“Drunk tourists are acting like they’ve conquered our city,” reads a headline quote in a new article written by Robert Tait for The Guardian published over the weekend.
For Prague residents, especially those who live, work, or often travel through the city center, the problem is certainly not a new one. While Prague, like other major European destinations including Amsterdam, Barcelona, and Venice, is facing issues of over-tourism, the Czech capital is also combating a unique breed of tourist.
Between 2012 and 2018, the Czech capital saw a nearly 30% rise in the number of tourists that visit the city, which now sits north of eight million people per year. Worryingly, a large number of people – most visibly, perhaps, stag parties from the UK – visit Prague as a form of ‘alcotourism,’ which involves getting drunk on the cheap while seeing the city on the side.
Prague tour agencies have taken advantage of this kind of tourism, and offer pub crawls that involve heavy drinking while obnoxiously touring the city’s landmarks. One became the subject of heated controversy for handing their patrons markers to scribble on the city landmark Lennon Wall.
The Knights of the Order of Malta, who own the wall, filed an official complaint with the city, which has resulted in a full ban on unauthorized graffiti at the site set to be implemented in the near future.
“Fuck pub crawls, fuck pub crawls,” local photojournalist Eugen Kukla told Tait.
“It’s an expression of my personal feelings, a buildup of frustration over a long period of time, years and years and years. It’s been going on for 10 or 15 years – but it’s got worse.”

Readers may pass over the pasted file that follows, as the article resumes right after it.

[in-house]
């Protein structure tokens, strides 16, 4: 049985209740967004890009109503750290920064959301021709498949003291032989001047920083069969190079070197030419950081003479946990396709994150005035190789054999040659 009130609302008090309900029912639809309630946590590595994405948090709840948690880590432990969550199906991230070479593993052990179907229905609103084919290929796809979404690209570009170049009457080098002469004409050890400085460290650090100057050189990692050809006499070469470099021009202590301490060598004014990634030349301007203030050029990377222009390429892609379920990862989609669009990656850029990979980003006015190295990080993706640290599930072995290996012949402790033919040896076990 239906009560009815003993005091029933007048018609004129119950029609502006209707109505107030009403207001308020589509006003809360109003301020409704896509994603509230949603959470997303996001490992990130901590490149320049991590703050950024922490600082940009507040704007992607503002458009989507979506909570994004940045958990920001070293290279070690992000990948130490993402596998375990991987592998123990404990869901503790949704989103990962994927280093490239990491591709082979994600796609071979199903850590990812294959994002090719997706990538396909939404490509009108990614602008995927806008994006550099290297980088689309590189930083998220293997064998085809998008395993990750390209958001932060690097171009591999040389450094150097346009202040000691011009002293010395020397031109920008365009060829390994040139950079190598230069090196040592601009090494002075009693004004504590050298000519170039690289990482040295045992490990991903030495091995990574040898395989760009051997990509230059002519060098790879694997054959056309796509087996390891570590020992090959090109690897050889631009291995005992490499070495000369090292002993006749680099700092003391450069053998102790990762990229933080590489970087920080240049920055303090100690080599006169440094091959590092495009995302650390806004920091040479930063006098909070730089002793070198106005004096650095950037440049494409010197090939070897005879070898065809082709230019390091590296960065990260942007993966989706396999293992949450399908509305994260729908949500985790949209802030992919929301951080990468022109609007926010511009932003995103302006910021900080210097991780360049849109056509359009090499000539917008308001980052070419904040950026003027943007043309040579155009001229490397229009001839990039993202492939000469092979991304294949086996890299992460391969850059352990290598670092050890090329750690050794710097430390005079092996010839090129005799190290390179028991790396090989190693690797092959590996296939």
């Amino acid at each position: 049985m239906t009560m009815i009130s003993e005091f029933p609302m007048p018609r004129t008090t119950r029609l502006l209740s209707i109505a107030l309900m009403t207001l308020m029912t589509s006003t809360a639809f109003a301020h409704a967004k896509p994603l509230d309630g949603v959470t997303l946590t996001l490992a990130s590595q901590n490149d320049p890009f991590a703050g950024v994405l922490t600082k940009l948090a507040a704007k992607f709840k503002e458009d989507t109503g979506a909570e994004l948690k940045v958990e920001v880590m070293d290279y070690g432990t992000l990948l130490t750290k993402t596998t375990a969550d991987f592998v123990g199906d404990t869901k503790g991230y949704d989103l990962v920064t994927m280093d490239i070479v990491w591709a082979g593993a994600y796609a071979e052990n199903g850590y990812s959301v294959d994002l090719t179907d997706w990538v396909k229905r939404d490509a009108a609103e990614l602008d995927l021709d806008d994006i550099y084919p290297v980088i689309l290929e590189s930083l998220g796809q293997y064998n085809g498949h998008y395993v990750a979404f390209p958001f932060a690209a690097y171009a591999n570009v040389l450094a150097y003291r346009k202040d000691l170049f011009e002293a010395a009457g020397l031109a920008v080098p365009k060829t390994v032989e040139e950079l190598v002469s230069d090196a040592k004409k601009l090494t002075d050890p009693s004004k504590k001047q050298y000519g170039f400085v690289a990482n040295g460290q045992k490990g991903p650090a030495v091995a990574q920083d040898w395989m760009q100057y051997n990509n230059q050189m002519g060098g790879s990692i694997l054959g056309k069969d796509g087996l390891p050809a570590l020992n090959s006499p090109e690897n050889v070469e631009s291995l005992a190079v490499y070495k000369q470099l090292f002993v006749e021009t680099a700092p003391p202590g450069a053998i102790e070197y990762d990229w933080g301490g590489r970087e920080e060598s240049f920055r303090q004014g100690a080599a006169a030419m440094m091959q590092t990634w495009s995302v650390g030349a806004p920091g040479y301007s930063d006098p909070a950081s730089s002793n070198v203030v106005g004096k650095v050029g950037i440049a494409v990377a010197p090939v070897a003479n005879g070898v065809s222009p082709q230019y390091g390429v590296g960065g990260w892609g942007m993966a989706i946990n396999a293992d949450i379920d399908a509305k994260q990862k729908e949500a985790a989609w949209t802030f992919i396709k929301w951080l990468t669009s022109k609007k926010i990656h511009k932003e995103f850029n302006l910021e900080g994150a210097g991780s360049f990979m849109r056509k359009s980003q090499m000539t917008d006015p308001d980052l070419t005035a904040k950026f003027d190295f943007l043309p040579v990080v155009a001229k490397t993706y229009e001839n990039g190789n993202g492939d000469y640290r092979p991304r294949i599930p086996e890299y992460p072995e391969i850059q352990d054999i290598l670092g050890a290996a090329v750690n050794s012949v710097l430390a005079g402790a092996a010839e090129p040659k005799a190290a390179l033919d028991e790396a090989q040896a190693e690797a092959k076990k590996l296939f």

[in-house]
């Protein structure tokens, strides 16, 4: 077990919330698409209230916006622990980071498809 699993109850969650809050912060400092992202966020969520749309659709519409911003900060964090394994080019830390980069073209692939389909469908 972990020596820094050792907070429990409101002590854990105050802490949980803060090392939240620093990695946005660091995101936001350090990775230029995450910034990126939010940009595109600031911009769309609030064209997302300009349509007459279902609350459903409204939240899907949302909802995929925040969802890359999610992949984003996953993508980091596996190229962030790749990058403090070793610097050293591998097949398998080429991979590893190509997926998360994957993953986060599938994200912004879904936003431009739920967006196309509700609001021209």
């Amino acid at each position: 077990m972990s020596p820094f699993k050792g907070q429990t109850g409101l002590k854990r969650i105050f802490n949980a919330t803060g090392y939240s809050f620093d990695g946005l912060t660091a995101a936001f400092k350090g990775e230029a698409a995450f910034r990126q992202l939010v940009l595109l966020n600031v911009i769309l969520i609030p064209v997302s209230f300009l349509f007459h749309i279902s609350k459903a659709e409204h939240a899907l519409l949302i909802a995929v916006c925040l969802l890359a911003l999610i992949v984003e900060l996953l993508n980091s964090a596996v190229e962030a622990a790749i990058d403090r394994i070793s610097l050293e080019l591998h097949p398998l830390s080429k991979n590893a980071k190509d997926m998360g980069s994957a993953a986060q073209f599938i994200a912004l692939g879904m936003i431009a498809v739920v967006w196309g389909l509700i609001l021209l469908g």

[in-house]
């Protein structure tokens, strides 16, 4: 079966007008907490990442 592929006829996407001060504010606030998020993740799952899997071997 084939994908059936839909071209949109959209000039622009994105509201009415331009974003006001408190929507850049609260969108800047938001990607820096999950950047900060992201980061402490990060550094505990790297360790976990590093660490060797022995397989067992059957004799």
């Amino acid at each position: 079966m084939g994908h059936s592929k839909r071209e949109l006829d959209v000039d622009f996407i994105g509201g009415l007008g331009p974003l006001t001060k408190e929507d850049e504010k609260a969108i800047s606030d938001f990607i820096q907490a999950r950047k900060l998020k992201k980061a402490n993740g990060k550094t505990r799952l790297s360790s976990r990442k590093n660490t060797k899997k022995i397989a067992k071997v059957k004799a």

Kukla is not alone in his concern.
“I remember this square being a quiet area where you would rarely meet anyone, let alone a tourist,” lawyer Karolina Peake, who has lived near the Lennon Wall, told The Guardian.
“Ever since the wall became part of the tourist and Baedeker circuit, it has become a bit of a nightmare, and in the last five years it has become unbearable. A lot of drunk tourists are coming and acting like they have conquered the place rather than just visiting. They have no respect for the fact that there are people living here – and it’s making people reconsider whether they want to continue living in a place where their families have been for generations.”
While Prague’s city councillors, including new mayor Zdeněk Hřib, have vowed to curb alcotourism – installing a new night mayor to cooperate with late-night bars and pub crawls, and preparing ad campaigns to inform incoming tourists of local regulations – tour organizers that promote alcotourism in Prague are working just as fast.
A ban of beer bikes, which drunken tourists pedal through Prague to the annoyance of locals, has been approved by the city but contested by one of the breweries that provides the beer, and now awaits an official decision.
Meanwhile, one of the beer bike operators has already launched a new beer boat that will carry drunk passengers down the Vltava. While that sounds potentially dangerous, at least they’ll be off the streets of central Prague.
Read more about Prague’s issues with alcotourism in Tait’s article for The Guardian, which also includes a first-hand account of travelling with one of the city’s pub crawls.